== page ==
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Alleged killer appears in court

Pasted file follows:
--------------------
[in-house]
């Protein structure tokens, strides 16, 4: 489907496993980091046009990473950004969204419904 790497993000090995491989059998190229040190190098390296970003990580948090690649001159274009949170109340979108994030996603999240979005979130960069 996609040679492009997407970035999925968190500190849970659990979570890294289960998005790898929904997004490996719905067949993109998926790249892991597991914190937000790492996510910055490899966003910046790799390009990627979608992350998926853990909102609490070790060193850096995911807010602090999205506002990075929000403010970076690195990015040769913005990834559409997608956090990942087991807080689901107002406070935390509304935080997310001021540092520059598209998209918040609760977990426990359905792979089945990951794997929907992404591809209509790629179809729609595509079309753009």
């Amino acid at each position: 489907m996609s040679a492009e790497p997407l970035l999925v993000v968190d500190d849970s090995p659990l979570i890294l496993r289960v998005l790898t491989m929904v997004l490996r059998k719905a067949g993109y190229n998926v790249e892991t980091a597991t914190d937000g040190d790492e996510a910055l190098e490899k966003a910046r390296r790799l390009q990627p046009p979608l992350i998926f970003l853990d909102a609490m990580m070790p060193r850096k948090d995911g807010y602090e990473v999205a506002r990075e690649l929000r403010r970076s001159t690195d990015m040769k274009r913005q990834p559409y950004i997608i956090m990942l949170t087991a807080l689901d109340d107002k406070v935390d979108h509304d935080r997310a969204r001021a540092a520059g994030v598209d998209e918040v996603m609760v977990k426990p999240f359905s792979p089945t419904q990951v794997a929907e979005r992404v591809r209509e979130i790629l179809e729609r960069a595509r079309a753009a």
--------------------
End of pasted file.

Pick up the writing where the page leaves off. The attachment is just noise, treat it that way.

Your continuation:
The man charged with murdering his Grove Street neighbor in a drug deal gone bad appeared before chief magistrate William Thomas today during a preliminary hearing. Ronald Smith, 28, is charged with shooting 56-year-old Charles Graves Adams in the face with a high-powered rifle January 30. The shooting has been tied to a methamphetamine transaction, according to district attorney Richard Milam. At the hearing, officers testified that Smith approached them at the scene on Grove Street and was implicated after ‘inserting himself’ into the investigation. Investigator Buddy McBride outlined the facts of the case. He noted Smith was initially interviewed and later requested – in writing – a second interview with investigators at which he said the shooting was accidental. Smith told authorities during the interview he threw a real estate tube at the door in the pre-dawn darkness to summon Adams because, as a convicted felon, he did not want to be seen with a weapon. When Adams came out, Smith claims he was showing the dead man the rifle which he wished to sell when he worked the bolt and the gun went off. In McBride’s office, he described how he was crouched down on one knee with the rifle aimed at the victim when it accidentally fired. After the shooting, Smith did not bother to check on Adams but fled to his home, according to testimony. McBride said he was questioning a neighbor of the victim when he learned Smith left his home and questioned investigators at the scene from his driveway. At that time, McBride informed those at the scene that Smith fit the description of the shooter as provided by the neighbor being questioned. The process of obtaining a search warrant for Smith’s home was begun but Smith consented to a search. McBride testified that search turned up spent 30.06 casings in Smith’s driveway and a plastic rifle case in a nearby ditch. Subsequently, the rifle itself was found in a creek bed adjacent to Smith’s home. Also found were a pair of suspenders missing a buckle. The missing buckle was found at the murder scene, McBride said. Additionally, shoes were discovered with soles that matched footprints from the shooting scene. At that point, Smith was arrested and taken in for questioning. Assistant district attorney Scott Johnston noted the investigation is ongoing. Autopsy results and ballistics reports are pending. Smith’s military records have been subpoenaed but not received. Smith has told investigators he had military rifle training. Witnesses at the scene the day after the shooting told The Herald-Gazette Smith claimed to be a former Marine sniper. Johnston argued the facts of the case are sufficient enough to establish probable cause that Smith is guilty of premeditated malice murder. McBride testified he also interviewed Mickey Waldrop and Jason Finch. Those interviews indicated Waldrop was selling methamphetamine and marijuana from the residence where the victim was shot, he said. He also testified that Smith and Finch regularly purchased and used drugs at the home. Smith, owing Waldrop money, wasn’t going to pay him because the ‘s**t was f***ed up’, McBride testified. Smith was represented by defense attorney Eric Hearn who requested the rifle also be tested. Hearn argued the shooting was accidental. ‘Accidents happen. My client showed no intent to harm anyone, let alone murder them,’ Hearn said. After hearing the evidence, Judge William Thomas bound Smith over to superior court. He remains in the Lamar County jail. Nine members of Smith’s family were present at the hearing. The alleged shooter was allowed to embrace his mother, wife and others before being escorted back to his cell in shackles. “I love you” he called out to his family as he was led away.

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